County Planning Commission Hears Discouraging Data

Cape Charles Wave

March 30, 2015

The Northampton County Planning Commission met March 25 to continue amending the zoning and land use map. Commissioners Mike Ward provided statistical handouts  including the following:

· Population decreased 7.39% in the years 2000-2014;

· Jobs declined 20.7% in the period 1999-2014;

· Property values declined 20.26% between 2009-14;

· Median Household income declined 7.44% between 2010-2014;

· Poverty rate increased to 24.3% in 2013, up 6.3% from 2007; and

· Economic Development plummeted in recent years.

· Northampton commercial establishments that closed in recent years include Roses, LeCato, A&N Clothing, Bank of America in Cape Charles, Sun Trust Bank in Nassawadox, KFC, Taco Bell, Wendy’s, and Burger King and Fresh Pride in Exmore. Rural Health moved from Nasswadox to Onancock, and Riverside Shore Memorial Hospital is doing the same.

Ward also noted that Shore Memorial Hospital’s impending move will create health, safety, and public welfare challenges. Similar challenges also face economic development endeavors, and poor school performance and low teacher salaries serve as a disincentive to attract “quality personnel.”

Residents may want to prepare for an increase in taxes, he said, as there will be fiscal pressures due to the need in part to “replace aging equipment and maintain existing facilities, together with salaries”.

When the Planning Commission meets April 7, on the agenda are three Special Use Permits, a single wide mobile home request, a Conference Retreat Center for Mimosa Farms, and a proposal to open a raw bar/bistro in the 1,000 square-foot Harvey building on the waterfront in Oyster.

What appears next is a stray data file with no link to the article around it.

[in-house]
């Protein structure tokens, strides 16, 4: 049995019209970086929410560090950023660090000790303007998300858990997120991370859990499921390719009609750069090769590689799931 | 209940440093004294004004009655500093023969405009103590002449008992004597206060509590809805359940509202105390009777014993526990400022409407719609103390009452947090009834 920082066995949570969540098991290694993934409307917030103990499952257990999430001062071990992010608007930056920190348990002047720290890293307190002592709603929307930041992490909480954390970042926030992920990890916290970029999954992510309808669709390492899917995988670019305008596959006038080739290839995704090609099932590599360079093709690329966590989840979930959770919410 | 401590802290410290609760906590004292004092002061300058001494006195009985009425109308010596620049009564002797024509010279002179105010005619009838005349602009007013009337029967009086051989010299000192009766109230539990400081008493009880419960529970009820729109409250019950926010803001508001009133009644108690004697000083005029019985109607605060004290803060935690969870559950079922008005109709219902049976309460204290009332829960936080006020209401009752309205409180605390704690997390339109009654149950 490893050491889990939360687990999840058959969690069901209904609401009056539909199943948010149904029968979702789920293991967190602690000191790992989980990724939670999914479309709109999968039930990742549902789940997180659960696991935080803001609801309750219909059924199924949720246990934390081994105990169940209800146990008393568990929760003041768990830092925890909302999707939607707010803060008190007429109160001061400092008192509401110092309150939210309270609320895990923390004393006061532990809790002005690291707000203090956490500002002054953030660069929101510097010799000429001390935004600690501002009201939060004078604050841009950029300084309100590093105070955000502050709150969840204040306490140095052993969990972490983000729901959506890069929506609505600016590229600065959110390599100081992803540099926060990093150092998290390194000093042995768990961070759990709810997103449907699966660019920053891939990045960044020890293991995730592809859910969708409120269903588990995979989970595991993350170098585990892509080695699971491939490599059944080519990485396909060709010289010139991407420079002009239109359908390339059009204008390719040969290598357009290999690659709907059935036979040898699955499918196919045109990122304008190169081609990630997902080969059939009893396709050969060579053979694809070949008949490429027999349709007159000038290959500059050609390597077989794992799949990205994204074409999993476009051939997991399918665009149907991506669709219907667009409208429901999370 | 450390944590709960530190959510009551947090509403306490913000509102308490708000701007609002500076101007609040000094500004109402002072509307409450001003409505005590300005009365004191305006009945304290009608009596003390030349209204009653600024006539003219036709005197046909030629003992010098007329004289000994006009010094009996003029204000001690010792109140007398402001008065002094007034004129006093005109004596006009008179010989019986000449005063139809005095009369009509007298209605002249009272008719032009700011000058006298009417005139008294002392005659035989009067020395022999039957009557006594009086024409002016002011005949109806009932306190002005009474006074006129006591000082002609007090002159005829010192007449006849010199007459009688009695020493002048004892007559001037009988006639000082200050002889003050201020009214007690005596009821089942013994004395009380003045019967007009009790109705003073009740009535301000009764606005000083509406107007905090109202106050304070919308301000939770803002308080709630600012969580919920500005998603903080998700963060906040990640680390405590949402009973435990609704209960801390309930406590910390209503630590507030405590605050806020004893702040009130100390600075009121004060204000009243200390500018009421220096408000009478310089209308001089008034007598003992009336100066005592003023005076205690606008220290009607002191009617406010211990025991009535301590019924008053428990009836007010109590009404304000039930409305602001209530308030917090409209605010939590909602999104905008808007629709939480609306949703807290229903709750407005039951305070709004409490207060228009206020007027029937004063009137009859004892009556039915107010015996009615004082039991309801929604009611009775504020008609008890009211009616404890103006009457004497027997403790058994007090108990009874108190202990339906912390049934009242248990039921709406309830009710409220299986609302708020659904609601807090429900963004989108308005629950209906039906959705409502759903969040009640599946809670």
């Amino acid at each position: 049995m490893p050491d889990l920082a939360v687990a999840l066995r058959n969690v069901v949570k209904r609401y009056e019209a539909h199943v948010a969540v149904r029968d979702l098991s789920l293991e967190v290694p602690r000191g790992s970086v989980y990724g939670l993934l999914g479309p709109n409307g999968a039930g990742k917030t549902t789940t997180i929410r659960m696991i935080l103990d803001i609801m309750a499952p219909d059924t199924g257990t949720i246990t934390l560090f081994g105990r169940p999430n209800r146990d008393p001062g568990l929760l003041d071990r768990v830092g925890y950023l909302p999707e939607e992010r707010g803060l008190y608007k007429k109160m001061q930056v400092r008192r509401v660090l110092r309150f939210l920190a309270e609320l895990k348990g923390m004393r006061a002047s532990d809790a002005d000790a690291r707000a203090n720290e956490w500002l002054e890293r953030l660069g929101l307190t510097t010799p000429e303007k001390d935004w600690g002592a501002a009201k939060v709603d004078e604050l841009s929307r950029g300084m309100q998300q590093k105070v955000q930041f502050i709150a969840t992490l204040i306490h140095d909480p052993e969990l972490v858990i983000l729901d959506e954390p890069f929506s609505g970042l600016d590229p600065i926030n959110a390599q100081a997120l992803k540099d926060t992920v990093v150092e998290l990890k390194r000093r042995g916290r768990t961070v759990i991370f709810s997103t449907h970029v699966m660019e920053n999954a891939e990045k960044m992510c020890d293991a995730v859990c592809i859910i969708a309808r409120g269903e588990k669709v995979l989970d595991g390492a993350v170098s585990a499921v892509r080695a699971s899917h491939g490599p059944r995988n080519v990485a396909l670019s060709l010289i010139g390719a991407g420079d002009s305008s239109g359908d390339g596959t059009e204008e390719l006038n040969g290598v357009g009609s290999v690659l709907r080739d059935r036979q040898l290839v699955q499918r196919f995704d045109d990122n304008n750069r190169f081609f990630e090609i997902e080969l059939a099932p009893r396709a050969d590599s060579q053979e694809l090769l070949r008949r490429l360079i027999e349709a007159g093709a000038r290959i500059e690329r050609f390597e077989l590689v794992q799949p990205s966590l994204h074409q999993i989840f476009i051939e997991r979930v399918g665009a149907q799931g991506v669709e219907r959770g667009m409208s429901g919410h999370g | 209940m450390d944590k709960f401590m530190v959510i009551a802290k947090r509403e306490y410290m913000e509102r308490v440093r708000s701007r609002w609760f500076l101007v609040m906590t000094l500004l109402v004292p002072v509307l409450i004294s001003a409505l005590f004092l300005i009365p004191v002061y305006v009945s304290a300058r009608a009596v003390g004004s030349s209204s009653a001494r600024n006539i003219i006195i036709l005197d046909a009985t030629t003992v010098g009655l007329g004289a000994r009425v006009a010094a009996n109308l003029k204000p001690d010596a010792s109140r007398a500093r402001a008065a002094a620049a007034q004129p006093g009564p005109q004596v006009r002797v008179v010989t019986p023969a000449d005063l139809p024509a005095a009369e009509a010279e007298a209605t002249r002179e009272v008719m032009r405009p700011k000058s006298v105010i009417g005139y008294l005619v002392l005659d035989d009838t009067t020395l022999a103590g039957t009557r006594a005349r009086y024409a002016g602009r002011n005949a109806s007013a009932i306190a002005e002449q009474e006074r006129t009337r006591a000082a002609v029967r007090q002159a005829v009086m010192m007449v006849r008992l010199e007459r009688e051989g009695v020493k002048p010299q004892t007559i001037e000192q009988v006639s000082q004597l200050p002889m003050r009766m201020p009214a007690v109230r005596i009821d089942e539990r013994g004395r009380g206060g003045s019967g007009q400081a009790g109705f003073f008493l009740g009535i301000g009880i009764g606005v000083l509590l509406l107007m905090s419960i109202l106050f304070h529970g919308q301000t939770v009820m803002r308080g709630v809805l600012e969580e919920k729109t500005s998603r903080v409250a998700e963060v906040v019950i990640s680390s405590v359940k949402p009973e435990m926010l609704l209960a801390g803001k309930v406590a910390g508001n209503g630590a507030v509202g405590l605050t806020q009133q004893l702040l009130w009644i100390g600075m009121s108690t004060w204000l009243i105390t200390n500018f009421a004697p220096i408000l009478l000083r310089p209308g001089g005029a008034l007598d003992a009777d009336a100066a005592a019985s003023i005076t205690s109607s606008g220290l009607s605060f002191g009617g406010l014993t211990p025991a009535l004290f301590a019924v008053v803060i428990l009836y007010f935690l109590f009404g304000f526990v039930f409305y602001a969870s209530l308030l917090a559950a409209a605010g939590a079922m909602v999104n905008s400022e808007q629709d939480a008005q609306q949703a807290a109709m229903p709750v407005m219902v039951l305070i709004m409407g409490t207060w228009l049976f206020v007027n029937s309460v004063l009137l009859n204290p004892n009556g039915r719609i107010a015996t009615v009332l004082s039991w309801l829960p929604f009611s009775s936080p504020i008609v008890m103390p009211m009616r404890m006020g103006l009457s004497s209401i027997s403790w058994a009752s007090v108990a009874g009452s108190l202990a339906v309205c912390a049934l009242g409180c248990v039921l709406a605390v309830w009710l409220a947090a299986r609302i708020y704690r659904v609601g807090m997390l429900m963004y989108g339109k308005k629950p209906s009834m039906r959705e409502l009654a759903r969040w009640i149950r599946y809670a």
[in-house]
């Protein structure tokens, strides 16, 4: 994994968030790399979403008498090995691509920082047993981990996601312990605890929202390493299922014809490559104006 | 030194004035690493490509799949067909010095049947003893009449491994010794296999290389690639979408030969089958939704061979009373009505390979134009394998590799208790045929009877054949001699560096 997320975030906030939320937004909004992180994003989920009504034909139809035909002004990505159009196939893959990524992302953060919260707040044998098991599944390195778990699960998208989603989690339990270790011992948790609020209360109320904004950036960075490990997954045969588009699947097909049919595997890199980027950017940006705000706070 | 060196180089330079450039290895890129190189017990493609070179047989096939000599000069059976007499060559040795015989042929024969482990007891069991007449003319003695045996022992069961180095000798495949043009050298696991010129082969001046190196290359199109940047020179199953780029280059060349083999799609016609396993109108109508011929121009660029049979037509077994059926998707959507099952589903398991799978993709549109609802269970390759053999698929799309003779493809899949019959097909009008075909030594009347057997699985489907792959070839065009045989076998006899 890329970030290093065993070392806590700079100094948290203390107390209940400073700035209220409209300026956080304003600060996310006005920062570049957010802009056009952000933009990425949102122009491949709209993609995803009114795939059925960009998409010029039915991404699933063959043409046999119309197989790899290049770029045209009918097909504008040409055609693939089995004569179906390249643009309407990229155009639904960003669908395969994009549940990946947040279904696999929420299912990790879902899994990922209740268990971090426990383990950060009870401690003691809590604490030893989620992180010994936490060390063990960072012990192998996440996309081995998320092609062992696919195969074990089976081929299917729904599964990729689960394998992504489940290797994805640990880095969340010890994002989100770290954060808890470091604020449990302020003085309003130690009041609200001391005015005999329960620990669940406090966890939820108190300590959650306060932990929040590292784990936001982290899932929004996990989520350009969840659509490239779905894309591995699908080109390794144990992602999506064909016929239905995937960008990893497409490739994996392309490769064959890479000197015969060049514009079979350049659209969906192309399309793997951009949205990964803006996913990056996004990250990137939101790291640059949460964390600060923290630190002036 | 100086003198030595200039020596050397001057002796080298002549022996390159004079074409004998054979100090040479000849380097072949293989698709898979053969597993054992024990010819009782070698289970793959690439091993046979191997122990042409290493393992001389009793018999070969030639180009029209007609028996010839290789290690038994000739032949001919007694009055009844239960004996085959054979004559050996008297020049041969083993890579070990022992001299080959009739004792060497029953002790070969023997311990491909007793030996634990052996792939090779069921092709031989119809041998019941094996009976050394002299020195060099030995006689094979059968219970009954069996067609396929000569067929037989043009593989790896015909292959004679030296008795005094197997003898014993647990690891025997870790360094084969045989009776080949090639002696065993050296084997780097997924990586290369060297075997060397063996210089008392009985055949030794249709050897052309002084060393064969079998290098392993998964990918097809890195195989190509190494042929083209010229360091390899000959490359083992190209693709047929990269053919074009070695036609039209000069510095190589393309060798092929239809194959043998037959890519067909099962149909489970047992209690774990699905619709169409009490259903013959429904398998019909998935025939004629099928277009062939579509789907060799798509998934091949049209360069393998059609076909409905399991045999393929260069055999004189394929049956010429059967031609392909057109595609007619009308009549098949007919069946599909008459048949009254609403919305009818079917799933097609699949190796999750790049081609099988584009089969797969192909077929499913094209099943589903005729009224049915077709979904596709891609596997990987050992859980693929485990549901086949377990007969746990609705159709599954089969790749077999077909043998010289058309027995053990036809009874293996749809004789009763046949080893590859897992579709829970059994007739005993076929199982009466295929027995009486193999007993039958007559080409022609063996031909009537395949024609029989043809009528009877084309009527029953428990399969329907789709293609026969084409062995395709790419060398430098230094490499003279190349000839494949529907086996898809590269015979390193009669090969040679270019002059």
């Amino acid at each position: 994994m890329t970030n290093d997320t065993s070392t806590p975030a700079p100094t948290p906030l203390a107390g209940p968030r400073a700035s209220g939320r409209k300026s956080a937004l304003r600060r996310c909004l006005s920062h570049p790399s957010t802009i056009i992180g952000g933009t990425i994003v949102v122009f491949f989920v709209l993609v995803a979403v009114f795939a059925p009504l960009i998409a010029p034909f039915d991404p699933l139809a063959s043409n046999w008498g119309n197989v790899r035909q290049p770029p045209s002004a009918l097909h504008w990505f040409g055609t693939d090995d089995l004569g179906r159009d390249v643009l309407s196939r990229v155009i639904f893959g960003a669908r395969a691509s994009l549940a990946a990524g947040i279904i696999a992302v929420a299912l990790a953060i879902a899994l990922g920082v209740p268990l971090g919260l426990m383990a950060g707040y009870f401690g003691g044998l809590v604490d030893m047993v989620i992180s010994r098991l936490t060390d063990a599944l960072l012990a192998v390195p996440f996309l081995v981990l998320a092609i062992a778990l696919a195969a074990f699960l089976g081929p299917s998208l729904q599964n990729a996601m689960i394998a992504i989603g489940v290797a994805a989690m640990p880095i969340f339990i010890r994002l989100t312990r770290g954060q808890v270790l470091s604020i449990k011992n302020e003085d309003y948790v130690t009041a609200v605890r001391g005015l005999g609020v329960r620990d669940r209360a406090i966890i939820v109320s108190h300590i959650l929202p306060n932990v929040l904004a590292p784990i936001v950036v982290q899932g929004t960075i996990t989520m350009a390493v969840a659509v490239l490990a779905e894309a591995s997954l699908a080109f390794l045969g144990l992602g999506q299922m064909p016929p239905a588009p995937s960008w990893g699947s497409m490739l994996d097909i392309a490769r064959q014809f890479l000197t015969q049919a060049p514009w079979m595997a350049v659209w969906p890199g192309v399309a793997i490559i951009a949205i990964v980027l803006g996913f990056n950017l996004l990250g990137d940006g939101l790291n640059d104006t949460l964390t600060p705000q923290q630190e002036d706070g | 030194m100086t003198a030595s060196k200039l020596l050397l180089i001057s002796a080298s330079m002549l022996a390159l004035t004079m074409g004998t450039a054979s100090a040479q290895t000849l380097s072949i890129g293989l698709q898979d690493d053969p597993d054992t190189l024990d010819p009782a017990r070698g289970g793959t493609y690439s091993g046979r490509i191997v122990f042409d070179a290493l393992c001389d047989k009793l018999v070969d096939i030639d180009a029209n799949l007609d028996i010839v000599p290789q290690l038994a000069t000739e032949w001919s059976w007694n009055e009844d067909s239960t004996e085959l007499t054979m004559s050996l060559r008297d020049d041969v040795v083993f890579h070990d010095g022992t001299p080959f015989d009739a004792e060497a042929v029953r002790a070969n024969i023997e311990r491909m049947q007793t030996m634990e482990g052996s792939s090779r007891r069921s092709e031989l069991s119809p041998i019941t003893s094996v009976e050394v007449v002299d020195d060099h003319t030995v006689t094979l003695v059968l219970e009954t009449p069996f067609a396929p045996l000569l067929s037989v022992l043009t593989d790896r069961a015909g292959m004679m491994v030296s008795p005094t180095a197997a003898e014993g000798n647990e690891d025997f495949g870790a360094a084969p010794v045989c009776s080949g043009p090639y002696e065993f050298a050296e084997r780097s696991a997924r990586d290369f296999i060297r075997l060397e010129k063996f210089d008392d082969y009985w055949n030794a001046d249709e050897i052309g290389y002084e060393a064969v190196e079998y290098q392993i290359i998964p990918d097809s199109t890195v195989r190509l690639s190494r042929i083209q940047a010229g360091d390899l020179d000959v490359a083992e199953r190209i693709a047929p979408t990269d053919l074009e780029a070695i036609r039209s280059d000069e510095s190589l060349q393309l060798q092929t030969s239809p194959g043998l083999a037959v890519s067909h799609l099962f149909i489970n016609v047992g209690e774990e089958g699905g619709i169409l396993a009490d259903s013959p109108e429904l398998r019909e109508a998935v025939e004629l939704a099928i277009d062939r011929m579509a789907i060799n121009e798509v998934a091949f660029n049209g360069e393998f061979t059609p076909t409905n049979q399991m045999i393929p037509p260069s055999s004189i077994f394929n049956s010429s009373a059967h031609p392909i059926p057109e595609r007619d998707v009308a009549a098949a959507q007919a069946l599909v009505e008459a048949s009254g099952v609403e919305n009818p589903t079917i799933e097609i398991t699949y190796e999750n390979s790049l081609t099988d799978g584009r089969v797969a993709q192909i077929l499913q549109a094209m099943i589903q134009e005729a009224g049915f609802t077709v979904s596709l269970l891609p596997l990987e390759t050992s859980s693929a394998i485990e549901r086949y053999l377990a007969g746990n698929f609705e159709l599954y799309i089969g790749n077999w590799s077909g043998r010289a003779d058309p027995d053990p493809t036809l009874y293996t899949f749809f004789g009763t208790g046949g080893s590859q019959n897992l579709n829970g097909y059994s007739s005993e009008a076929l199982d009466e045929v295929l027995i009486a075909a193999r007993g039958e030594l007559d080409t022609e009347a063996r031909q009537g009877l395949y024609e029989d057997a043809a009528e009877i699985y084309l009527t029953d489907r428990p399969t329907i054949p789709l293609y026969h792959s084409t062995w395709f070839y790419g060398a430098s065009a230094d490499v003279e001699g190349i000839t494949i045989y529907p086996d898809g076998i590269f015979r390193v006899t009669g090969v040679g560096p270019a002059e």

Although there are certainly substantial negative economic and social indicators, Commissioner Ward’s report may have ignored some positive ones, such as the economic boost tourism is providing the county (much of it through Cape Charles). Recent data indicate Eastern Shore agricultural exports are still perennially among the highest in the state, the aquaculture industry and its exports are gaining traction all up and down the eastern seaboard, and as seen during the January Board of Supervisors meetings, the School Superintendent is passionate, engaged, and ready to fight for county students, as well as a group of teachers, who even with substandard salaries, are among the most talented and dedicated anywhere in the state.

In terms of key indicators, another positive asset that may have been overlooked is the quality and diversity of the people. When one points to the success of a sector, such as tourism, that success is the result of hard work by people like Donna Bozza, who did so much to advocate, promote, and lay the groundwork for Eastern Shore tourism — as well as the continued efforts of the Eastern Shore Tourism Commission.

Moving forward, the incorporation of all the data in the analysis, visualization, and dissemination, both good and bad, may be a useful best practice to be adopted by county decision makers.

Land use management and land planning requires a unique understanding of the current state of the county’s landscape. In-depth knowledge of how current land is being utilized, combined with historical data to show change over time, is fundamental to future land management planning. Peter Stith and the Northampton County Geographic Information System Department measure current conditions and how they are changing through land cover mapping, which attempts to map resources into thematic categories, such as property parcels, building footprints, landmarks and addresses; transportation networks; incorporated boundaries; elevation contours; hydrography; vegetation; SURGO soils and FEMA flood zones, among others.